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November 20th, 2012 (10:03 AM).
find me in the drift
In short, yes, I think it's good to have some government control/regulation. In theory we shouldn't need it - people should take responsibility for themselves and the consequences of their actions - but in practice it doesn't really work like that. You can't just up and leave your job for a better one because your boss doesn't pay well. There may be no higher paying jobs, or they may be too far away and the cost of travel negates the higher pay, or a dozen other things that make it functionally impossible to improve your lot. That's why we need minimum wage laws.
Whenever topics like this come up I'm reminded of something I heard from my econ teacher in high school: externalities. In economic terms these are the things that don't get calculated into the price of a transaction or business but nevertheless have an affect somewhere. Pollution is a great example: your factory is on some land you own and in the process of running your business the factory generates waste. You leave on your own land, but it seeps into groundwater, or a river, and affects a nearby town negatively. This is why we have air quality standards and things of that nature. There would be no solution otherwise because the factory owner could say "Hey, this is my land. I'm doing what I want. Don't like it? Move somewhere else. No one's stopping you."
Government needs to step in whenever externalities are bad or hazardous for people. That's what you get with safety laws, because people acting on their own while driving without restrictions will cause accidents and people will getting hurt. How much we restrict people is the only real question. We make people follow traffic laws because it prevents lots of accidents. We make people wear seatbelts even though that won't affect accidents, but will prevent/ameliorate injuries when accidents do occur, thereby ensuring families' lives aren't thrown into chaos, emergency personnel aren't overburdened saving people's lives, governments aren't paying for medical care which could have been prevented, and so on. We don't mandate that everyone ride buses instead of their own cars, even though that would reduce pollution (and bad health effects) and accidents. We see that as too much of a burden on people.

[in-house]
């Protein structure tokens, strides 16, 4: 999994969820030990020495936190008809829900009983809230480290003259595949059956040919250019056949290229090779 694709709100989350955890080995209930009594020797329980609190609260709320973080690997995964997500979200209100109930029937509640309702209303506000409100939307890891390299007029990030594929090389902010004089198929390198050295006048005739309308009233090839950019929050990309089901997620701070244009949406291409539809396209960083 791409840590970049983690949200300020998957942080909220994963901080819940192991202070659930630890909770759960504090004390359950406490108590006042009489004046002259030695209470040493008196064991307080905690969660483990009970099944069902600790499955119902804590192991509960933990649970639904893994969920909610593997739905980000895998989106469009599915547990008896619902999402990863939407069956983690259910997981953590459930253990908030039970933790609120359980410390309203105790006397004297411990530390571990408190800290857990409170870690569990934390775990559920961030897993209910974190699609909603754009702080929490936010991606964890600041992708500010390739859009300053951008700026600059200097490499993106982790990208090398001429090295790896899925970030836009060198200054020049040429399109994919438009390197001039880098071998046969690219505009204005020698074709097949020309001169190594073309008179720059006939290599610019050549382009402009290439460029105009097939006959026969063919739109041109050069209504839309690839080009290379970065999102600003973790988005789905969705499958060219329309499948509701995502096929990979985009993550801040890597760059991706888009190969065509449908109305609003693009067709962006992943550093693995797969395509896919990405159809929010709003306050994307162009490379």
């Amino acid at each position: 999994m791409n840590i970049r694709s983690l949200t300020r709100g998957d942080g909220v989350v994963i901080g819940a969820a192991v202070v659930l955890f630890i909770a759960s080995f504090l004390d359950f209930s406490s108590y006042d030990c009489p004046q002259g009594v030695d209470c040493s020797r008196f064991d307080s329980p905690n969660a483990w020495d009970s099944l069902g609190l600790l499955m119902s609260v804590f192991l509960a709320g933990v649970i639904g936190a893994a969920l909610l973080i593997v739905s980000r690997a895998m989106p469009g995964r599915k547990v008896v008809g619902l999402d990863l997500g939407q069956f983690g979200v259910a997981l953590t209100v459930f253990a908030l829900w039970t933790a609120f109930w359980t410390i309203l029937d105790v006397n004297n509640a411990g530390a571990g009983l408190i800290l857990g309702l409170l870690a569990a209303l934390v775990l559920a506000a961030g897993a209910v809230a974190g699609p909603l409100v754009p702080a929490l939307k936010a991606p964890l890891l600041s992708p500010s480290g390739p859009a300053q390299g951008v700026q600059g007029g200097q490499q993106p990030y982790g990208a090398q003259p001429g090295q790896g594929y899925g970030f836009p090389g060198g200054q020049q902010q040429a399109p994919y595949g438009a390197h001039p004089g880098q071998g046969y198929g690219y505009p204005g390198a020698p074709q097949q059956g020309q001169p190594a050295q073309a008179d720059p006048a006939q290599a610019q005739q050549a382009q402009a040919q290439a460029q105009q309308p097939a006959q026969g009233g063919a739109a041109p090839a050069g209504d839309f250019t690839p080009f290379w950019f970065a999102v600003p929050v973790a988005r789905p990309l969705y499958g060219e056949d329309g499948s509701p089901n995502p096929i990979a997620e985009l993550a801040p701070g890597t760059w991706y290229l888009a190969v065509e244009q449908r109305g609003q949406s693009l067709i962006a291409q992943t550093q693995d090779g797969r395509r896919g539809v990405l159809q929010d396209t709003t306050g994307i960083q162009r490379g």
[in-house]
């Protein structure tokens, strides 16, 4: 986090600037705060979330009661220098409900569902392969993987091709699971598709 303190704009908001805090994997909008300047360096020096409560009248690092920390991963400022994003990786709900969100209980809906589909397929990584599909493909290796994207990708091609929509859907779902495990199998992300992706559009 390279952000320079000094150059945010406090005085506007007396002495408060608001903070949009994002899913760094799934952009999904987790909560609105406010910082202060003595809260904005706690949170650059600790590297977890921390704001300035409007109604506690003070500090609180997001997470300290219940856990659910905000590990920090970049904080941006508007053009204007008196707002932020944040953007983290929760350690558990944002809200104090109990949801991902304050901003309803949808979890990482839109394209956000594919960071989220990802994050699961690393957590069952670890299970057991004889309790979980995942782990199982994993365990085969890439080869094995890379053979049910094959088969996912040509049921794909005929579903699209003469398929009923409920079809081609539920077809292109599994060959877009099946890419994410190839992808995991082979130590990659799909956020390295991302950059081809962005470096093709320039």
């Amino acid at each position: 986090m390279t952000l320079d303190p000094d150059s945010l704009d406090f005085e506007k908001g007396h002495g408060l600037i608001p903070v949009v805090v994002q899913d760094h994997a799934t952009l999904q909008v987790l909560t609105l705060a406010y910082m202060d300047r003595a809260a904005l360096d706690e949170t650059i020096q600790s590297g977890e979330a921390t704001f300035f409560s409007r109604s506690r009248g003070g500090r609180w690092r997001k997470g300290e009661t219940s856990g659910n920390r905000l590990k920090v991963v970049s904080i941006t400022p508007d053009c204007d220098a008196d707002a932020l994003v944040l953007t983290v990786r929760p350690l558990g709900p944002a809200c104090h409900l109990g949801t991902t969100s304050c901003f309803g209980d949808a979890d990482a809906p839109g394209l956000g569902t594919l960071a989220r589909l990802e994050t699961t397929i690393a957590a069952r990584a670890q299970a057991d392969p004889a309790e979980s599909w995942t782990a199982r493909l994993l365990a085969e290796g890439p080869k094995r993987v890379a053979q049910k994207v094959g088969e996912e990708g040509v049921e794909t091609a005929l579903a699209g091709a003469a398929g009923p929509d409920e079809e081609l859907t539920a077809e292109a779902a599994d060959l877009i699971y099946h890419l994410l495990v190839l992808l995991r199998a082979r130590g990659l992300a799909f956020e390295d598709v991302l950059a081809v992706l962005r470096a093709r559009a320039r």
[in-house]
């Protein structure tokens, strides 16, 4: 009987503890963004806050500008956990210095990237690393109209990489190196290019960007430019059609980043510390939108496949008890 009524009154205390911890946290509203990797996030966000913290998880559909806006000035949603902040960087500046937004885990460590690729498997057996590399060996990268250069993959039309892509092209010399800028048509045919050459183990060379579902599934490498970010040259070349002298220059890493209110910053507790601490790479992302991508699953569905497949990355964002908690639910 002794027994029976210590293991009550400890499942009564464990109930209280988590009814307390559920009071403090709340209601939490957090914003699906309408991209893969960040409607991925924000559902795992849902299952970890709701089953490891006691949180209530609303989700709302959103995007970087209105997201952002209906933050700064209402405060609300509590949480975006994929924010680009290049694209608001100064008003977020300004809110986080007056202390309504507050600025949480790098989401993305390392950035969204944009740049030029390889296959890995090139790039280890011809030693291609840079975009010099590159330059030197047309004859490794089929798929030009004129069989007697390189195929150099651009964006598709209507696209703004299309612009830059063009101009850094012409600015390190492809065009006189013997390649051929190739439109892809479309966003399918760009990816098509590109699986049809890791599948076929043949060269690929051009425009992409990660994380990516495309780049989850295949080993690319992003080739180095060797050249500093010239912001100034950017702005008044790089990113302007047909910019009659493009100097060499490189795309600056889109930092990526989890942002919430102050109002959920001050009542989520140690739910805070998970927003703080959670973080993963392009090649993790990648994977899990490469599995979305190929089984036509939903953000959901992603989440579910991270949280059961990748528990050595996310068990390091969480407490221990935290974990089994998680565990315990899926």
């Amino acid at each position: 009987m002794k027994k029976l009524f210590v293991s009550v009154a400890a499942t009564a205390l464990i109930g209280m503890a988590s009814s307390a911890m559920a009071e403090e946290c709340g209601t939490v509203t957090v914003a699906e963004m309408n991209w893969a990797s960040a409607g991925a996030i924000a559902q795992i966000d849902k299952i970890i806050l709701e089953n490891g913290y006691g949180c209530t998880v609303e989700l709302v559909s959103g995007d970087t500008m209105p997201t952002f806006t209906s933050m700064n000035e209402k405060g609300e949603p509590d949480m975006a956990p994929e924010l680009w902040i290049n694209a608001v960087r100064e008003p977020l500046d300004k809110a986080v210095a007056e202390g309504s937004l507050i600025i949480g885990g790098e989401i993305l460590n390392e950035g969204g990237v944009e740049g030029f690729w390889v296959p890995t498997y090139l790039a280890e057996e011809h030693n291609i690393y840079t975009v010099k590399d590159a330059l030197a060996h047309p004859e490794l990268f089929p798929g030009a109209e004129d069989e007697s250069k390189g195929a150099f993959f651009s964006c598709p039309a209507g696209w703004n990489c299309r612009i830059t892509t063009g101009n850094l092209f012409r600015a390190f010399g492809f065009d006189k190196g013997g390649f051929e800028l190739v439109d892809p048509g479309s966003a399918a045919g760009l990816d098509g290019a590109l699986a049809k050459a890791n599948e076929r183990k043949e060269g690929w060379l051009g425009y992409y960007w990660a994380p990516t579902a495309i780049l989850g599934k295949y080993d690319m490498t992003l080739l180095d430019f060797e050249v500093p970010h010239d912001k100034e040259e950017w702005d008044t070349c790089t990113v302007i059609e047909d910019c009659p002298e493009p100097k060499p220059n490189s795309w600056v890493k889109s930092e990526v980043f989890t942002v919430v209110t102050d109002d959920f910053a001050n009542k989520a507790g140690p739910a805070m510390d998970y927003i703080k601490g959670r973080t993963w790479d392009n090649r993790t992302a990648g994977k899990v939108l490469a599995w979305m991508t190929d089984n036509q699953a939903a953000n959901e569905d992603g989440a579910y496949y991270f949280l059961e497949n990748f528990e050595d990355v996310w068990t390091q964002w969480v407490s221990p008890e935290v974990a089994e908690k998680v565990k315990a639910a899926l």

I think of government control in a law-of-diminishing-returns-kind of way. A little control helps a lot, a little more still does good, a little more and you're still getting some benefit but not much, a little more and you're not seeing much improvement at all, a little more and you're hurting things.
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